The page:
As the nation marks half a century since the U.S. Supreme Court's Roe v. Wade decision, Wisconsin Democrats are once again attempting to ask voters to weigh in on abortion.
A joint resolution introduced Monday would ask Wisconsin voters in April 2024 whether they support repealing a 19th-century state law that bans non-life-saving abortions while "restoring the constitutional rights guaranteed under Roe v. Wade."
The measure would be non-binding, but it nonetheless faces an uphill battle to get to the ballot in Wisconsin, where Republican lawmakers don't support the full repeal of Wisconsin's abortion ban.
Senate Minority Leader Melissa Agard, D-Madison, a sponsor of the joint resolution, argued at a state Capitol press conference that Republicans also don't want to risk shining a spotlight on widespread support for abortion rights in Wisconsin.
"I think we all know that legislative Republicans are scared to be putting this on the ballot because of their antiquated views," Agard said. "Because they know that they are out of line and out of touch with the people of the state of Wisconsin."
Spokespersons for Senate Majority Leader Devin LeMahieu, R-Oostburg, and Assembly Speaker Robin Vos, R-Rochester, didn't immediately respond to requests for comment.
Wisconsin Republicans blocked previous attempts to bring abortion to ballot
Last week, Wisconsin Republicans rejected an attempt by Democrats to bring a similar non-binding referendum on abortion to the ballot this spring. The timing of that proposal could have driven up Democratic turnout during the crucial April 4 election that has the potential to shift the ideological balance of Wisconsin's Supreme Court.
Instead, GOP lawmakers approved two other measures for this April's ballot. One will ask voters to change the state's Constitution by adding criteria for judges who impose cash bail. The other referendum, which is strictly advisory, will ask voters whether they think "childless, able-bodied adults" should be required to search for work in order to receive public benefits.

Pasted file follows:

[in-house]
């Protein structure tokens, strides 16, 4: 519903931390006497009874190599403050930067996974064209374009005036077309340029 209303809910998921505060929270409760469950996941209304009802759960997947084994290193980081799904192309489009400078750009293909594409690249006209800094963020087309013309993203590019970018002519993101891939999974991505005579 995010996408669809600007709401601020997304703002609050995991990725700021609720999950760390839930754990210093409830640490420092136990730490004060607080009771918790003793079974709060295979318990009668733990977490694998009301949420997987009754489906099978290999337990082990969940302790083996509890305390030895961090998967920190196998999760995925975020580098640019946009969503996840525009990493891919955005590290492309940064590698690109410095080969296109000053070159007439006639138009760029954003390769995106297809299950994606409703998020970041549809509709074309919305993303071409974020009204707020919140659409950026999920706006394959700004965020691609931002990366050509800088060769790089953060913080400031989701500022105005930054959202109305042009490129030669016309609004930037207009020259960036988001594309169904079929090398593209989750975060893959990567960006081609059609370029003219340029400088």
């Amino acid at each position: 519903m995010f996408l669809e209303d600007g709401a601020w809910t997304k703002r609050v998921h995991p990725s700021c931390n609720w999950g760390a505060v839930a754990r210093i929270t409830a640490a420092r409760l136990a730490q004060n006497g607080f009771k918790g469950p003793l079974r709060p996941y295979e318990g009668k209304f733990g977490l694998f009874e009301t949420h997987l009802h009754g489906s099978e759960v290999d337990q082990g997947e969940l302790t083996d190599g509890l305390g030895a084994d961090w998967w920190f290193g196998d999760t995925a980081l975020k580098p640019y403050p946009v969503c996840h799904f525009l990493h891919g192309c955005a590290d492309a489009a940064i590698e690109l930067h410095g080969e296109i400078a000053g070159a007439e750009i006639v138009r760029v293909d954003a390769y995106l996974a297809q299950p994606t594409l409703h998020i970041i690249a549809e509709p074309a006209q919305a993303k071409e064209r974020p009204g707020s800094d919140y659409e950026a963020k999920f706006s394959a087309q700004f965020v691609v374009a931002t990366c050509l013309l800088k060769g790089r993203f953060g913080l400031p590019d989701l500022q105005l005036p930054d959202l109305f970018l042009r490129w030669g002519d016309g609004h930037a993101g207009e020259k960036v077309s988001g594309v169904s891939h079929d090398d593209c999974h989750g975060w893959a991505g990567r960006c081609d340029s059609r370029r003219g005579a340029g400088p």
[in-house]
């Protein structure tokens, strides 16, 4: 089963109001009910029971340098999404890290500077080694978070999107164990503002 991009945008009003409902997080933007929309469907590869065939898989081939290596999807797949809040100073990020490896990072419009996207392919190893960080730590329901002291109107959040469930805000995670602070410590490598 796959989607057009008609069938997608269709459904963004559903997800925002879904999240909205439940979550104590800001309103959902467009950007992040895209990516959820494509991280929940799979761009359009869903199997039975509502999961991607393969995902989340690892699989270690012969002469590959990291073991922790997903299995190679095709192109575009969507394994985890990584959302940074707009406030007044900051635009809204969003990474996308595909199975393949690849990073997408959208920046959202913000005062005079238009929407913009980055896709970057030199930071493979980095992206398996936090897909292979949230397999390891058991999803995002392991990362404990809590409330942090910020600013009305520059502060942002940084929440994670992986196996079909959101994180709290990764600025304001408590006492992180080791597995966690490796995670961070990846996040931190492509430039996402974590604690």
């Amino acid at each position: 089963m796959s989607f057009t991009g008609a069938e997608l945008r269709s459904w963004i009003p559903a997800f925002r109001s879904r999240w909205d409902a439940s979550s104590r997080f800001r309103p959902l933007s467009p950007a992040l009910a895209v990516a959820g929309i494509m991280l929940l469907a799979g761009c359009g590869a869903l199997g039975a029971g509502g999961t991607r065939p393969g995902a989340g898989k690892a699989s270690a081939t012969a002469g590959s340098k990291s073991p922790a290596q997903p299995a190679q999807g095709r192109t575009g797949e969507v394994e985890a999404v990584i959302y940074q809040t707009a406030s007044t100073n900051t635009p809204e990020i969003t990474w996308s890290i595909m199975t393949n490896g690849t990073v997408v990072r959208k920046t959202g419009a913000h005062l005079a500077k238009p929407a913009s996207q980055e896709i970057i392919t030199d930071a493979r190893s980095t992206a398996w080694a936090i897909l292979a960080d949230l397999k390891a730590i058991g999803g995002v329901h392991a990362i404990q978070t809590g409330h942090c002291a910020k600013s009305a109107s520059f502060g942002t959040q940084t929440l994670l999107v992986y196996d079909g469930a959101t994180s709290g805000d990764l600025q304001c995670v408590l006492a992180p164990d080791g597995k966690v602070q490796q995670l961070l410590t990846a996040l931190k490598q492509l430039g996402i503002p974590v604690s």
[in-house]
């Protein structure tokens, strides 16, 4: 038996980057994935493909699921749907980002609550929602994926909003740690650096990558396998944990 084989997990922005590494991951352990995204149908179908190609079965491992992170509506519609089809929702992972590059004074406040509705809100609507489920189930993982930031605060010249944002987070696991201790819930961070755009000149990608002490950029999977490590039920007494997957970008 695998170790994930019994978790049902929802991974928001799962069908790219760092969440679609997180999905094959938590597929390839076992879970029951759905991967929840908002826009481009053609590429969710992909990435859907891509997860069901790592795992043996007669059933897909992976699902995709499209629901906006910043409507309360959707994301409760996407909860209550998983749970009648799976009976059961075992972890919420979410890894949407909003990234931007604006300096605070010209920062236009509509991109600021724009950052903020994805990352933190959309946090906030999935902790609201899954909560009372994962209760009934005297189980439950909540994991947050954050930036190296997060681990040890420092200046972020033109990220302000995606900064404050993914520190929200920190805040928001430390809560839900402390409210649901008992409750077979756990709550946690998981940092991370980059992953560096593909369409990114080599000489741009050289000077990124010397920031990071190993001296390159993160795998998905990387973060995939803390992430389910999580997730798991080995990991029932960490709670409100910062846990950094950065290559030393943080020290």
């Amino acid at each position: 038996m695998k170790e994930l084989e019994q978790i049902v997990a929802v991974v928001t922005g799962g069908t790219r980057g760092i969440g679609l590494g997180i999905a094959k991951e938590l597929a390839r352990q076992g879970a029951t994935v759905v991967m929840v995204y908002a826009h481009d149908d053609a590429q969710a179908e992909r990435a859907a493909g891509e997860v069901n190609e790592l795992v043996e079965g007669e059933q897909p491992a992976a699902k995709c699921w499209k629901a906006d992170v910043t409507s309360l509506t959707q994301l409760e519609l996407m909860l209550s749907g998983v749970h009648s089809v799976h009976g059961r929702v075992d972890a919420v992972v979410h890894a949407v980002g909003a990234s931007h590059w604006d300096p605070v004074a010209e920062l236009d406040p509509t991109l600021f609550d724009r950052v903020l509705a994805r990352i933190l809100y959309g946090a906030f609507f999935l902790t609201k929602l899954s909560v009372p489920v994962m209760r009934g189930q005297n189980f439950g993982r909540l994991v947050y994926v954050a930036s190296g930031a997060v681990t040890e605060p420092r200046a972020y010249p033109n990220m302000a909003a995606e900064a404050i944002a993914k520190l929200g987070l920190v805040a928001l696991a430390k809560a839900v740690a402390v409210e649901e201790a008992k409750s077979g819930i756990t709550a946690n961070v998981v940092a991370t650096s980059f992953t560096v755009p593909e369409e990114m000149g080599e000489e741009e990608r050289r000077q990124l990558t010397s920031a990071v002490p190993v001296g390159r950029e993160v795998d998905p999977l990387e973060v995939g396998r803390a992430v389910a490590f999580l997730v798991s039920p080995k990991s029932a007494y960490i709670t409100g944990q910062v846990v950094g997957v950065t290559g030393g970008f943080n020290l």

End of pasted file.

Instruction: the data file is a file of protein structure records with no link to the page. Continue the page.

Democratic Gov. Tony Evers has also pushed — unsuccessfully — to try and let voters repeal Wisconsin's abortion ban by giving them the power to amend the state's Constitution. Evers' plan, if it had been approved, would have eventually given voters the power to bypass the Legislature altogether if they gathered enough signatures to bring issues directly to the ballot. In Michigan, that process, called a citizen-initiated referendum, is already allowed. Voters there used it this fall to add the right to abortion to Michigan's Constitution. In Wisconsin, GOP lawmakers rejected Evers' plan.
The timing of Democrats' latest attempt has added resonance, said state Rep. Lisa Subeck. The Madison Democrat introduced the joint resolution calling for an advisory referendum on Monday, a day after more than a thousand people marched in Madison to call for abortion access on the 50th anniversary of the Roe v. Wade decision.
"We have worked for years to try to overturn this ban, yet our pleas have fallen on deaf ears," Subeck said. "People across the state have called out and said they want the freedom to be able to make their own health care decisions and their own family planning decisions, in consultation with their physicians, with their families and their faith and without interference from politicians. The last person who I want to see in my physician's office is a Supreme Court justice, the president of the United States or Robin Vos, for God's sake."
Days after the U.S. Supreme Court overturned Roe v. Wade in June, Wisconsin's Democratic Attorney General Josh Kaul sued to block enforcement of the 1849 state law that makes providing an abortion a felony unless it's done to save a pregnant person's life. That lawsuit is ongoing in Dane County Circuit Court.